The house is beautifully appointed. Among other things, it has magnificent floors. This is unusual. The typical young athlete who has come into a lot of money buys a big house and goes heavy on the wall-to-wall carpeting. The leading feature of Athletic Provincial is wall-to-wall. But the Leonard house is full of tasteful risks, the only thing out of place being The Joy of Sex (Deluxe Edition), standing cheek by jowl on the shelf next to the Holy Bible. The nicest touch is that the focus in the living room isn't on any of Ray's trophies but on Juanita's diploma from Parkdale High School.
And now, here, the subject of his quitting comes up again. "Sometimes I feel myself not having the same motivation," he admits. "I don't like to say it, but probably just one more year."
Juanita has heard all this before; she makes a sarcastic yeah-sure noise. Ray turns on her and snaps, "You just say that because I said that after Duran...."
"No!" Juanita stops him sharply. And then so softly: "I say that because I know how much you love it, Ray, and it's hard to give up something you love."
She has hit too close to home; for once he is tongue-tied. "Yeah, but...."
"Yeah, but, so all right, prove me wrong," Juanita says.
"Yeah, what do I get?" he coos now. "Come on, if I quit, what're you going to give me? I don't mean buy me anything. What're you going to give me?" And he laughs and hugs away whatever argument might be left in her.
This was several weeks after the Hearns fight, and for a boxer that is the worst time. It's easy to think about quitting just before a fight, during the dreary grind of training; maybe easier still after one, all sliced up and hurting. But win or lose, the greater loss comes later. No athlete experiences the peaks and valleys that a championship fighter does. In a team sport, even for a star, the attention is dispersed over a season. In other individual sports, the pattern is never so extreme as in boxing; if McEnroe wins Wimbledon or Watson the Masters, they are back in formal competition a week or so later. And when they do play, they aren't unique; they're members of a whole field of competitors. But for a boxer, starting weeks before a big match, it is only he and his opponent.
"Everything's focused on that," Leonard says. "It builds up, and then in 45 minutes, an hour, it's over. It's so draining. You have to work your way out."
And the easiest way out, of course, is back in. Leonard's many so-called distractions may, in fact, really work to propel him back to the bright sanctuary of the ring. "I'll tell you," he says, "a lot of time, out of training, I don't even know where I am. Training gives me sanity. That's the one time in my life when I know what I'm doing."
Now, a few days later, Leonard was in Las Vegas, "doing" one of those WBX junior-supermachoweight world championship fights for TV; he was dressed in his obligatory network-colored blazer. The afternoon's title fight was over, and the fans had descended on him for autographs: "Hey, Sugar!" "Hey, Champ!" His friends kept the crowd at bay.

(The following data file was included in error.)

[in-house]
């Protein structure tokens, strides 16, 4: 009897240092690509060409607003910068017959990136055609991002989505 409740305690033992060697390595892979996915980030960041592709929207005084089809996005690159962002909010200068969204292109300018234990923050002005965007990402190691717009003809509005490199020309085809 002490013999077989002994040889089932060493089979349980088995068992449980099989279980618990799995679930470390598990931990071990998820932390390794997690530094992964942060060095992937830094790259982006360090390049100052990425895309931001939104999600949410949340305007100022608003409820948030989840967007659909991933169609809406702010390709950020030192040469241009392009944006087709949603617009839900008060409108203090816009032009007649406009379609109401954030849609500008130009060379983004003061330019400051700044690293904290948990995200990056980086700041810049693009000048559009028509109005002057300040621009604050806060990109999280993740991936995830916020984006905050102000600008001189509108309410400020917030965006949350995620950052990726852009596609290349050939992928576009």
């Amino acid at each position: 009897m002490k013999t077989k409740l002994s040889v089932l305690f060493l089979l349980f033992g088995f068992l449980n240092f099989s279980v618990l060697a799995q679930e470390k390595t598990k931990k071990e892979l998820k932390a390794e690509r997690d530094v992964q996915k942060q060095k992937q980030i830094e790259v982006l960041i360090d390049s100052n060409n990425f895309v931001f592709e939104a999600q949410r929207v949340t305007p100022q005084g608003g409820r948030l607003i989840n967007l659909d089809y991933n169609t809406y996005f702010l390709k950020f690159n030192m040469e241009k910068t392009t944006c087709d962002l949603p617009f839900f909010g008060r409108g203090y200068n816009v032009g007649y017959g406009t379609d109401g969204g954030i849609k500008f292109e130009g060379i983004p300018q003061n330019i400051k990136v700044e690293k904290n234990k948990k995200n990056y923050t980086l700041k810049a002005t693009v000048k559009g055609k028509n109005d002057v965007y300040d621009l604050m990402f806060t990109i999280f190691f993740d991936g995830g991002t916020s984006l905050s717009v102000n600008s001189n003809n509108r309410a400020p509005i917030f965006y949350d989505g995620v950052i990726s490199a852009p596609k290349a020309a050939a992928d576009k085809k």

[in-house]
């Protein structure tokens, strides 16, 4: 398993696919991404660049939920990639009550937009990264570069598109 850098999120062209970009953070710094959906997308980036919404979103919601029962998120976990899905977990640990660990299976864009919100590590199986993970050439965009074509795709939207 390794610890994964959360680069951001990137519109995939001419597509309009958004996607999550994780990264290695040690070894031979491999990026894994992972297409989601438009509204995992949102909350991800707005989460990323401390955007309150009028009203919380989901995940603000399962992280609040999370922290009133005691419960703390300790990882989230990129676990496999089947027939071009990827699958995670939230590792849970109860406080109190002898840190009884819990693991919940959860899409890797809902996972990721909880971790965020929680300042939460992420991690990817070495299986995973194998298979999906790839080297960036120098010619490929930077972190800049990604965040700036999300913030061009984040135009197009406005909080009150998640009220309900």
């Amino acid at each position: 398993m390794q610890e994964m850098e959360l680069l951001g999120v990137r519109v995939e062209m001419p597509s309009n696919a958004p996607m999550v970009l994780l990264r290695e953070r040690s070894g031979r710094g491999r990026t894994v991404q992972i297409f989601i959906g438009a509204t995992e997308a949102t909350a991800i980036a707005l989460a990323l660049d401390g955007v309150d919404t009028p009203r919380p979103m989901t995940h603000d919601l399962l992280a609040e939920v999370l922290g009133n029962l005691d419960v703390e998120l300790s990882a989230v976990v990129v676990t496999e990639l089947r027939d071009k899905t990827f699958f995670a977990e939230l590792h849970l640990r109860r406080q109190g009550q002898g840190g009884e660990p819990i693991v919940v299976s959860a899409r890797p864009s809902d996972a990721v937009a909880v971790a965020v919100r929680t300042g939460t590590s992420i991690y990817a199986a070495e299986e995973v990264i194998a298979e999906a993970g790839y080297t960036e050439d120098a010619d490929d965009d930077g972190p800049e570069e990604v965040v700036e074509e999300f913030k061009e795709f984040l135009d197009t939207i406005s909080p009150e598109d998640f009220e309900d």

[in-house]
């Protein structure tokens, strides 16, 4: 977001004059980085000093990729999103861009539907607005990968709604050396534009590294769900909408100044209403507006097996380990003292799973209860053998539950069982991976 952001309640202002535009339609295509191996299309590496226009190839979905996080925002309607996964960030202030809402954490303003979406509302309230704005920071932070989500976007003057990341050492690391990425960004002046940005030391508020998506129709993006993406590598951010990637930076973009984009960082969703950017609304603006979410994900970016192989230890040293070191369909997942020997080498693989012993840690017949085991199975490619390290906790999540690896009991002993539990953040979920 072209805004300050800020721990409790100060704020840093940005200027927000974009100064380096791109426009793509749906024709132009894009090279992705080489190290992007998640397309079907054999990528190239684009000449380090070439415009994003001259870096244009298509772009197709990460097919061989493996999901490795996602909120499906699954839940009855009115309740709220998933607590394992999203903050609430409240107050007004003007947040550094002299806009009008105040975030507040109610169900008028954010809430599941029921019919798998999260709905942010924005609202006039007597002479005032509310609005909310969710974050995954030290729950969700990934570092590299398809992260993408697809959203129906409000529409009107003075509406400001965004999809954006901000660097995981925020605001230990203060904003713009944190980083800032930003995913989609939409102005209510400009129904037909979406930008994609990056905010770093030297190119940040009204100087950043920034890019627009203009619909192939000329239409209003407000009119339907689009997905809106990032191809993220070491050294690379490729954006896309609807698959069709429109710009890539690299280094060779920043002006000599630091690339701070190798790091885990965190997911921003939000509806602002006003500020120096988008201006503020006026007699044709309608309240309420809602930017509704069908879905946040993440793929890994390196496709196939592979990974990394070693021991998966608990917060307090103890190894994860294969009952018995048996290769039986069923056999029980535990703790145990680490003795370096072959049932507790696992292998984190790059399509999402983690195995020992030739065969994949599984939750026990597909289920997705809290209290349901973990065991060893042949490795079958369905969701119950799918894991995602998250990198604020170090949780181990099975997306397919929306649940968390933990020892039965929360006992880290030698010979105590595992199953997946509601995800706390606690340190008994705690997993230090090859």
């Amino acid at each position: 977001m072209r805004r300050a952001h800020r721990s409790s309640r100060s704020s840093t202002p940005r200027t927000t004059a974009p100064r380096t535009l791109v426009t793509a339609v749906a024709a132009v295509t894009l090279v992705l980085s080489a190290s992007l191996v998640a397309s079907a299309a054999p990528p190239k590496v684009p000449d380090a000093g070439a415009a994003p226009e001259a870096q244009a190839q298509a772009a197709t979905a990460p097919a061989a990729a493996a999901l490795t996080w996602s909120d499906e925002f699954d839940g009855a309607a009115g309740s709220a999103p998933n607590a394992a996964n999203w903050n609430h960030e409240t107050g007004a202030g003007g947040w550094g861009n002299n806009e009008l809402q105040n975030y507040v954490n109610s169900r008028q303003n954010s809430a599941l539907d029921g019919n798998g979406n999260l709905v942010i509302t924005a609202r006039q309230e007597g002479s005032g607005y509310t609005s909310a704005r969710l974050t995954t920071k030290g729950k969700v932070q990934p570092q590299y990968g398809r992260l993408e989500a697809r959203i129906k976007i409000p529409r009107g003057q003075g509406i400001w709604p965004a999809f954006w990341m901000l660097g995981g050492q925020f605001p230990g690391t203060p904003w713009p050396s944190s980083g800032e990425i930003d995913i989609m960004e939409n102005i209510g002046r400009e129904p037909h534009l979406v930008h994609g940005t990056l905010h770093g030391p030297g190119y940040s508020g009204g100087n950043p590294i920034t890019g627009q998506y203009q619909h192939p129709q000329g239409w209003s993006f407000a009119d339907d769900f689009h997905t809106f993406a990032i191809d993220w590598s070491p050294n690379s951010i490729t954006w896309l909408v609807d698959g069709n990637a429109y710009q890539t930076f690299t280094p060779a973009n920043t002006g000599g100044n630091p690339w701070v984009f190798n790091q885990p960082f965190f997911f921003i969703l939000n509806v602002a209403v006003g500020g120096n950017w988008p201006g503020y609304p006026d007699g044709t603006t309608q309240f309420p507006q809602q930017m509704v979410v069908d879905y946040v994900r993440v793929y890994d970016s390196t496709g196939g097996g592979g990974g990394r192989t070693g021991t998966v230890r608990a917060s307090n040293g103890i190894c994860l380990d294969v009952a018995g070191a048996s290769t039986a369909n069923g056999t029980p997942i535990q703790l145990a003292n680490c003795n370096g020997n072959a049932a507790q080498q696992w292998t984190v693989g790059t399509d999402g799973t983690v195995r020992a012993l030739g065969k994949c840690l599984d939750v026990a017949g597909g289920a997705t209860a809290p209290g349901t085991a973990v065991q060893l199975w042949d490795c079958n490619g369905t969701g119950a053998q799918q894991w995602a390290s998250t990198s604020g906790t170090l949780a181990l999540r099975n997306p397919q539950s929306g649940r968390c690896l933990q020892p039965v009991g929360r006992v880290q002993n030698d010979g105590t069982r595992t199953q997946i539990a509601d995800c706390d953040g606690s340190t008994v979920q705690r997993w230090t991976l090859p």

An old boxing hand was talking about Leonard with a visiting fireman. "Give it up?" he snorted. "Give it up? Name me the great ones who walked away."
The visiting fireman searched his brain. "Well, uh, Tunney."
"Judas Priest! Tunney! That's better'n 50 years ago. Is that the best you can do? Yeah, probably it is, because there aren't any walk away."
On his cue, Leonard's people eased him through the crowd, so he could sign the cast of a boy in a wheelchair. Under his name, Leonard carefully lettered OUCH!—perfect, just the right touch, as ever. Then he went back to the paper and pens fluttering in his face. "Hey, Sugar!" "Hey, Champ!"
"Marciano!" the visiting fireman suggested.
"Marciano?" grumbled the Fight Mobster. "The Rock was 32 or 33 when he quit. You mean you're going to say Ray has walked away if he goes another seven years in the ring? No—none of 'em ever leave that on their own."
Leonard signed his name some more. His friends told him the limo should be out back by now, but he kept on signing. "This is when you get tired of hearing your own name," he said, laughing. And he winked at someone who couldn't get near him for the crush.
But after the first Duran fight, after Leonard lost the WBC welterweight title, he realized he had lost more than a fight. Boxing is really the only place where there is a champ. Oh sure, occasionally the generic word champion is squeezed down into headlines in other sports. But champ belongs to the ring. Only in boxing do people actually call themselves Champ and answer to it. But, all of a sudden, after Duran, the title was gone and no one addressed Sugar Ray that way. "I didn't like that," he says, simply enough. "Not even my wife would call me Champ then."
So there is obviously still some hunger, still a bit more for him to accomplish. Then we shall see if he can turn around and walk away, throwing one last wink back at where he has been the very best. Whatever, anyway, Ray Leonard will never work an undercard.